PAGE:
The grounds of the East Broad Top Railroad consist of several other buildings, many of which are sadly unsafe to enter but are fascinating to see while peering through the windows.
Outside of the roundhouse is the railroad’s turntable. Despite being decades old, this turntable still works. I’m even told that it’s so well balanced, that a single person could turn it with a large steam locomotive sitting on the turntable.
Overall, the East Broad Top Railroad is an amazing glimpse into the history of railroading in Pennsylvania. While other railroad museums and excursion railroads in Pennsylvania feature trains cars from various places, the East Broad Top is a time capsule of what a railroad was like decades ago.
Hopefully someday soon, the East Broad Top Railroad will come to life again and take visitors on a ride through the Huntingdon County countryside.
In the meantime, visiting the Rockhill Trolley Museum next door, see St. Mary’s Covered Bridge, visit Trough Creek State Park, or explore Raystown Lake.
Explore more Hidden History in Pennsylvania at the Cambria Iron Works, Abandoned Trolley Graveyard, and the J.W. Cooper School.
Hidden History is a series that explores historical sites that are off limits to the general public. If you own a property in PA that would be a good fit, feel free to contact me.
12 thoughts on “Hidden History: Inside the East Broad Top Railroad”
Multiple contemporary articles in the local newspapers confirm the roundhouse was actually built in 1874 — so it is even more notable (by a few years) than your superb article indicates !
Do you have any sources for this? The 1884 date was pulled from a notation on the Library of Congress’ website that indicated the current structure replaced a wooden roundhouse built in 1774.
My children were on Vacation in Mount Union last summer. They visited a place called 1000 Steps, I couldn’t find it on this website. I did find another article on it. I have an interest in the area because our family hails from the area.
I think a border of Fort Shirley is a stone’s throw from my cousin’s house on Green Street in Shirleysburg.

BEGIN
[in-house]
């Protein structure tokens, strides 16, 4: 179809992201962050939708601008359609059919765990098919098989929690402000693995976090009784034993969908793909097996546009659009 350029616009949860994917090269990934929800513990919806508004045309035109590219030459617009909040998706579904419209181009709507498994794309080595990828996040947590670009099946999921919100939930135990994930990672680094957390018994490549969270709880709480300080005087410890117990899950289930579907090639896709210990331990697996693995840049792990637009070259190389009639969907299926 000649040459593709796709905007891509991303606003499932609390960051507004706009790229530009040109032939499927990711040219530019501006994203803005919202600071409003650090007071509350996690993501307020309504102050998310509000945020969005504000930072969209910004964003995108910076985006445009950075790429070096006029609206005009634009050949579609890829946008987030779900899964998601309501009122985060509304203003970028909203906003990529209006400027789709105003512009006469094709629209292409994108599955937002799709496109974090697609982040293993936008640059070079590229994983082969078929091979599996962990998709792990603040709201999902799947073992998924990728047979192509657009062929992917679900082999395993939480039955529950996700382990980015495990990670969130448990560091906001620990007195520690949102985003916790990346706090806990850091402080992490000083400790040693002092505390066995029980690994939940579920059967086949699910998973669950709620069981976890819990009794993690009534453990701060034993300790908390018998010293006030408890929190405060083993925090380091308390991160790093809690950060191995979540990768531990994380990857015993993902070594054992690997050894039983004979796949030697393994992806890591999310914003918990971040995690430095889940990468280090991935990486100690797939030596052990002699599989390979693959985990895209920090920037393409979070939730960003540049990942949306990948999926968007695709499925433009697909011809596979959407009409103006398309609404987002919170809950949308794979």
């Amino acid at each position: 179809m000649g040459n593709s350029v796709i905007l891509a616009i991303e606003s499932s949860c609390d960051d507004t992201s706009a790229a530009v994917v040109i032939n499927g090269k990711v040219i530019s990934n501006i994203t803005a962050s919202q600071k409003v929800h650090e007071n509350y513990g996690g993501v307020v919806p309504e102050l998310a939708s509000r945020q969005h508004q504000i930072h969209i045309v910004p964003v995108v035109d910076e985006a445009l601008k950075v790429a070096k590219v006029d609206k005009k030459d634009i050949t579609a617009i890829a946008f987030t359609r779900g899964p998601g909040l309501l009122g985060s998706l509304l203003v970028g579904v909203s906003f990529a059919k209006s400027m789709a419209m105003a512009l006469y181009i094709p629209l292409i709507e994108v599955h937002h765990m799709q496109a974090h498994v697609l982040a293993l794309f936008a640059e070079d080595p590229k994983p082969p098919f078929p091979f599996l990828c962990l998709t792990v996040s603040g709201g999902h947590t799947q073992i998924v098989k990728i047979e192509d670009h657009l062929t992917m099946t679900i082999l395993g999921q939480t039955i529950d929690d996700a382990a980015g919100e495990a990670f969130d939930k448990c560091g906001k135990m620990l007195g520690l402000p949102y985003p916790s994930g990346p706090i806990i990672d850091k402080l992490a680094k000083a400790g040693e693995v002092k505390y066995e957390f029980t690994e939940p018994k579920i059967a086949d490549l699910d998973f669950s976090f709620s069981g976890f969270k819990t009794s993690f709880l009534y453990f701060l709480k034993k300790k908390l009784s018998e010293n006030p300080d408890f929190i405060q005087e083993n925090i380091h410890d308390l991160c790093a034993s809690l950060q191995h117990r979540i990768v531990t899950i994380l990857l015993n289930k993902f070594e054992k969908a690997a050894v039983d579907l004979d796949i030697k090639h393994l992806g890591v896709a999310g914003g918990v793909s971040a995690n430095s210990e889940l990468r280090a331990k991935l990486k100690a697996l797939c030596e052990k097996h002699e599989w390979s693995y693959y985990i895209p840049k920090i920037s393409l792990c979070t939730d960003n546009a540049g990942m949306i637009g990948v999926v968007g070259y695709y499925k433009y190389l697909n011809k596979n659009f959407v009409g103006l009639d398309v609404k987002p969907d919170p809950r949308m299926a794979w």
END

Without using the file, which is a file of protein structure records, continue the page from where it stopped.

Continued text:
My Grandfather worked as the coal tipper on the East Broadtop RR. in Rock Hill. I rode it when it was in operation. We went from Shirleysburg to Satillo . I was really little. We rode in the caboose. You could see through the cracks in the flooring and see the railroad ties pass as the train moved along.
The thousand steps is frequented by many when in the area.
This is very interesting, my husband grew up in Renovo. Pa. The Railroad built this town and brought with it jobs & posterity. John Robison was his name and his father worked for the Railroad, Martin Francis Robison, retired from there. John said it was the best place to grow up in b/c of the Railroad and all of the Community minded things the Railroad done for this town. John was a 1964 graduate from Renovo High.
I remember as a young boy growing up in Easton Pa. There was a round house that serviced locomotives. It was fun to watch them
move the engines on big turntables .
Rode so many times on the train at east broad top was fascinating .hope some one buys it and restores it sad to see it just sitting there idle. My parents and I would go every summer to ride it
This one definitely needs an update! The railroad was bought by a new non profit and large scale efforts to return it to tourist service are underway! There will be a handful of events and tours before that, as well as restoration work sessions by the Friends of the East Broad Top if people want to volunteer to help.
Once it gets up and running again, I’ll definitely give it an update.
Love these photos…thanks for sharing. Can’t wait to visit and have some photo fun!
Who were the people that literally laid the tracks of The East Broadtop Railroad? The Railroad Workers? Are there any records that establish who they were? What their wages were? What their lives were like back in the years after the Civil War?
What’s also very interesting is the story surrounding the financing for the Railroad that was delayed. If financing weren’t delayed, when would it have been constructed?
Is it not a mystery? Why is that?
The East Broad Top Railroad is up and running. The non-profit foundation that purchased the Railroad has made amazing progress. Go to https://eastbroadtop.com/ to get the full story. You will enjoy it.